Ricciardo stunned the sport and his current bosses by signing up with Renault for 2019 and 2020 when the widespread expectation had been that he would renew his deal with Red Bull.
Christian Horner, Red Bull’s team boss, told F1’s official podcast that Ricciardo was taking an “enormous risk” and suggested the decision was partly influenced by a desire from the Australian to move away from being Verstappen’s team-mate.
“I also feel he sees Max growing and growing in terms of speed and strength and he doesn’t want to play a support role I guess, for want of better words,” said Horner.
Meanwhile, Red Bull advisor Helmut Marko has claimed Ricciardo told him and team owner Dietrich Mateschitz during the Hungarian GP weekend that he intended to sign a contract extension.
But appearing in front of the media for the first time since his 2019 plans were confirmed, Ricciardo said some of the theories surrounding his move were wide of the mark.
“It’s not about Max, it’s not about the Honda thing, or Helmut [Marko] or anyone,” he told Sky F1.
“It’s really about moving on.”
Ricciardo added in the Thursday press conference: “There was no bad blood or falling out with anyone with the team, with the bosses or anyone at all.
“There was back and forth over the last few months. In the end the deal we had all come to a happy place with it, in the end it was up to me.”
So why did Ricciardo move?
Ricciardo’s decision means a 10-year relationship with the Red Bull company will end after the season’s final race in November.
The Australian insists that his overriding desire to take on a fresh challenge which swung the balance towards Renault.
“If there’s like 100 variables, really the one that it came down to was me within myself and the way I feel about my desire and motivation within the sport,” he added.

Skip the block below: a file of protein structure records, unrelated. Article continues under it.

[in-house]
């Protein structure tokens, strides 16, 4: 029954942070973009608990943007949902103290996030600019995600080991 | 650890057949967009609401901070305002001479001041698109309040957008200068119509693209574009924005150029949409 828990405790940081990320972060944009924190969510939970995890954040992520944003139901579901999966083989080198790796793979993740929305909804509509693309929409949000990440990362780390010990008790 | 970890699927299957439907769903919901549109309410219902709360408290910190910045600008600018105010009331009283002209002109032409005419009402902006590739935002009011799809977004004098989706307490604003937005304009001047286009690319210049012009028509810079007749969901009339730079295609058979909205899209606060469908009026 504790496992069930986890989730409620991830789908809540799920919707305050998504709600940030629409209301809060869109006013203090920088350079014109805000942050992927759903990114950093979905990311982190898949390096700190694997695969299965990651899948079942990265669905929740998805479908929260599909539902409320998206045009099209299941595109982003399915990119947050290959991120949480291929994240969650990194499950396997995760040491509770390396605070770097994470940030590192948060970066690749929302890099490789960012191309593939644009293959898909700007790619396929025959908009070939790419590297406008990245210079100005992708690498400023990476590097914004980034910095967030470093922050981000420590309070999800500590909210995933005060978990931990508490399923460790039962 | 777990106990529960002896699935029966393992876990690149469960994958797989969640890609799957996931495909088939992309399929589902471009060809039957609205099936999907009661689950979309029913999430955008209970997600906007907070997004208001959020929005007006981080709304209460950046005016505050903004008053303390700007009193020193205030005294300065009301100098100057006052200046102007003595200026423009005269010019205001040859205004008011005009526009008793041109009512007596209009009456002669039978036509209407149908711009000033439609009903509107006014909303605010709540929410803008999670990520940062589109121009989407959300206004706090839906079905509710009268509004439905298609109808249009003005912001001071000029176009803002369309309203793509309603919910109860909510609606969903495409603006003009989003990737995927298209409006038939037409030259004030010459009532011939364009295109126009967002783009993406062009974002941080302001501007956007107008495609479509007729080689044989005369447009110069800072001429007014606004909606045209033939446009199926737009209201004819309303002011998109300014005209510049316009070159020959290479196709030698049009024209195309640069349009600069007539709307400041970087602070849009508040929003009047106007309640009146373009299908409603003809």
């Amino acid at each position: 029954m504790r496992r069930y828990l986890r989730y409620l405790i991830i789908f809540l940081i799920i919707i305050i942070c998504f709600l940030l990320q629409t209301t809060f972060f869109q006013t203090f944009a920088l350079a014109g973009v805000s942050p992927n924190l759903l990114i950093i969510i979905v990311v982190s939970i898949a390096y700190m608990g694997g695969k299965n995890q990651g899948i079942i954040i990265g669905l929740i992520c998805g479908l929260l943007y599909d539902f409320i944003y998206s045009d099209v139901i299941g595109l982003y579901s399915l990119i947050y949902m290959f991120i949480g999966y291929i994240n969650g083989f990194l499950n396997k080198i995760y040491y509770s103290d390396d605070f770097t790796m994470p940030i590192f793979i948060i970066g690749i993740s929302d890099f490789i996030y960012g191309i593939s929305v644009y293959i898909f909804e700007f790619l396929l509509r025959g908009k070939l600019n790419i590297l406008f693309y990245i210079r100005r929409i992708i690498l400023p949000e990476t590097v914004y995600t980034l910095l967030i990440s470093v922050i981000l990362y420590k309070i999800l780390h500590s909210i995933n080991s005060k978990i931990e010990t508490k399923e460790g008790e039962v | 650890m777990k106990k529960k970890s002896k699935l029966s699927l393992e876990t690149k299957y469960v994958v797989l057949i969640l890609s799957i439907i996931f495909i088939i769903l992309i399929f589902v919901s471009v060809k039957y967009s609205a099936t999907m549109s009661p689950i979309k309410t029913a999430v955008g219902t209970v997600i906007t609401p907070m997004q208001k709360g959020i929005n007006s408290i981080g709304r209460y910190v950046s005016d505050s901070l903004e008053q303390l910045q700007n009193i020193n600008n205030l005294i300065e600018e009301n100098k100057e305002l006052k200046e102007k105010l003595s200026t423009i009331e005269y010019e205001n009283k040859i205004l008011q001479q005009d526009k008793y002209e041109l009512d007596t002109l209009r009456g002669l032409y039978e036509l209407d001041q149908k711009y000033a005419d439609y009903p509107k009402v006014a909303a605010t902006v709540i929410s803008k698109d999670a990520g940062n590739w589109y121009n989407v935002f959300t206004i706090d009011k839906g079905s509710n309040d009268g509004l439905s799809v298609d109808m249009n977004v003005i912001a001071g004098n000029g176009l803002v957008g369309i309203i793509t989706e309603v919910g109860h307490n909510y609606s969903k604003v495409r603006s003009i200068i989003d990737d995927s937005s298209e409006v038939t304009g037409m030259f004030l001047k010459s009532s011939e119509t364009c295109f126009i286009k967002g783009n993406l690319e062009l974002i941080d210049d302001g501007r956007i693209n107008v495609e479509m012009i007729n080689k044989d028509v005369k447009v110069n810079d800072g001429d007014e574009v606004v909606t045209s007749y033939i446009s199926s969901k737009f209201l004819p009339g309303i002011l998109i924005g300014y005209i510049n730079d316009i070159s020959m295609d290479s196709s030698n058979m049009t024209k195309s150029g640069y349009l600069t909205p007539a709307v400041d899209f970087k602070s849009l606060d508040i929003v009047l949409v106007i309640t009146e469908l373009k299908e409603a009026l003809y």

“I feel like I’ve grown with Red Bull, they’ve turned me from a little junior driver into a Formula 1 driver, and I feel it’s now time for me to make those next adult steps and move forward.”
Can Ricciardo win with Renault?
Since returning to F1 team ownership at the start of 2016, Renault have taken their Enstone team on a steady upward trajectory in the Constructors’ Championship.
After finishing ninth with eight points in 2016, they moved up to sixth on 57 points in 2017 and, after the first 12 races of 2018, currently sit fourth on 82 points.
However, the gap to the top three teams – Mercedes, Ferrari and Red Bull – remains a large one.
“There are a lot of questions to be answered and questions in front of everyone like ‘you’ve said you want to win straight away and at the moment you’re going to go to a slower car?'” said Ricciardo, who had previously said he wanted to be in a title-contending car for 2019.
“So there are a lot of things I had to digest and look over, but deep down I feel the trajectory they have been on has been strong. Winning next year is still unlikely but I think the process over the course of the next 12-18 months will be quite good and encouraging.
“With Red Bull, one thing which has had me frustrated is the expectation is to win. They are a winning team and I came into the team when they had just won four world titles in a row so naturally there’s always something inside you that you expect to win.
“So in a way it’s kind of easier to be frustrated and I guess in a way ‘if we’re not fighting for a title will I become more frustrated within myself?’ So I felt it was time to make the change for myself and move on, so we’ll see how it goes.
“I know a lot of people are probably like ‘I don’t know’, but I feel comfortable within myself and the decision I’ve made.”
The 29-year-old admitted he experienced “a few sleepless nights” as he weighed up his options before committing to Renault – but now believes he has settled on the right decision for him.
“There is some element of risk associated with every choice I had and it was tough,” he added to Sky F1.
“But if I’m honest with you, when I did make the decision and said ‘this is what I’m going to do’ and I made the calls and did what I needed to do, I felt a weight was off my shoulders and a big degree of stress was released.
“That tells me that it’s for now the right decision and I’m comfortable with that. Not easy to make and not easy to break to for the team, but personally within myself I feel it’s a good thing for me.”
F1 will be back from its summer break with the Belgian GP, live on Sky Sports F1. The race begins at 2.10pm on Sunday, August 26. Get Sky Sports F1 – the home of every race weekend LIVE in 2018.